She often cites the statistic that 63 percent of the city's housing stock is not owner-occupied, adding that she thinks this lack of ownership is at the root of all of New London's problems, from the poor performance of its schools to lower home values and high crime.
"You can add as many cops as you want, but if you don't change that problem you're not going to change crime," she said.
High-rises must go
Hopkins-Cavanagh's plans for New London renewal include retaining Riverside Park as city property rather than selling a portion of it to the U.S. Coast Guard Academy, a proposal that voters are being asked to decide in referendum.
"Riverside Park is the only open space for that neighborhood," she said. "Keeping it helps property values."
She sees the park as the linchpin of the east New London neighborhood and says she thinks the Coast Guard would be amenable to acquiring in its place the site where the Crystal Avenue high-rise apartments are located.
"The high-rises helped destabilize that neighborhood," she said.
The high-rises, perceived to be a magnet for crime, should be torn down and the tenants moved to better housing, said Hopkins-Cavanagh, who wants to work with Habitat for Humanity and other housing groups to build affordable single- and multifamily homes with at least one of the occupants being a homeowner.
"This overwhelming rental population is destroying our city," she wrote last month in response to criticism about her plans for the high-rises.
Hopkins-Cavanagh decries the taking of properties in the Fort Trumbull area that led to the Supreme Court eminent-domain case, Kelo v. City of New London. And she says she thinks the City Council is only making matters worse by approving a development plan for the area that features scores of rental-housing units on the 6.5-acre site.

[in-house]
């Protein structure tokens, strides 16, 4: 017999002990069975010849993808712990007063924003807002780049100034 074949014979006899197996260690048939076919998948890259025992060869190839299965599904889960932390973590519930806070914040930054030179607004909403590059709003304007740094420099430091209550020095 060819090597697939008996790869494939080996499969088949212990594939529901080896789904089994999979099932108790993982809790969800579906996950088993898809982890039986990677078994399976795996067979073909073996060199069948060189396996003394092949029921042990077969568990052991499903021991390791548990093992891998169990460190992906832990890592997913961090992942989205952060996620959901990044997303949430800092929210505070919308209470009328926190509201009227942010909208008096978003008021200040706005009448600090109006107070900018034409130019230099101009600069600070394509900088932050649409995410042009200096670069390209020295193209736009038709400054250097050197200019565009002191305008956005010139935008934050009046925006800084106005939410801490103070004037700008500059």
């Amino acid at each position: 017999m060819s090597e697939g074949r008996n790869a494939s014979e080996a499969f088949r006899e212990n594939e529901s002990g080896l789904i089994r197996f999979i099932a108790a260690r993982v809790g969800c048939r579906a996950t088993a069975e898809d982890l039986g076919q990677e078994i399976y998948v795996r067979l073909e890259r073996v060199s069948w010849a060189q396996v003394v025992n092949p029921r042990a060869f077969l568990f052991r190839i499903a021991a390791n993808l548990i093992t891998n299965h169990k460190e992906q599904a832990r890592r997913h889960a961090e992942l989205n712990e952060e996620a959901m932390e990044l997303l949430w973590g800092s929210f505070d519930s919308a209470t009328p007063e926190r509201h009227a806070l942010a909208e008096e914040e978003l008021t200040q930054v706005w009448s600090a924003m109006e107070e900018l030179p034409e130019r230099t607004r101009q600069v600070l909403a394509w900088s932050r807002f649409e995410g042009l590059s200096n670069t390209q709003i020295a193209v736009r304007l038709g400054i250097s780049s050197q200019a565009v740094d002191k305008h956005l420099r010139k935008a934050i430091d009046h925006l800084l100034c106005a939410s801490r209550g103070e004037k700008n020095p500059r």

Hopkins-Cavanagh says she would dismantle the New London Development Corp., the agency responsible for coordinating Fort Trumbull plans, and revert ownership of the property to the city.
At the same time, Hopkins-Cavanagh opposes Democratic candidate Daryl Justin Finizio's proposal for a land-value tax, saying it amounts to a penalty for owning vacant property. The tax on land alone, rather than a traditional levy on land and buildings, is intended to penalize those who let their properties go into disrepair and to maintain low taxes for those making improvements, but Cavanagh says it is untested and would lead to unintended consequences.
"Why would you want to increase the number of foreclosures?" she asked.
Hopkins-Cavanagh's vision for the city calls for a variety of other initiatives, including moving the New London police station to a site at the corner of Howard and Bank streets and converting the current station into a visitor center. New London Main Street, the downtown promotions group, would be a paying tenant and help run the tourist center, she added.
Hopkins-Cavanagh also wants downtown New London to take advantage of its free enterprise zone by developing internationally themed shops in the central business district to turn the area into a destination for tourists and locals alike.
"Come to New London, shop the world" would be the theme, she said.
Adding to the downtown ambiance would be a trolley system running in a continuous loop around New London; Hopkins-Cavanagh says the system could be self-sustaining if college students, tourists and locals paid for the service.
"When people see success and they see things happening, it's like a drug," she said. "You have to have a strong leader to get things done."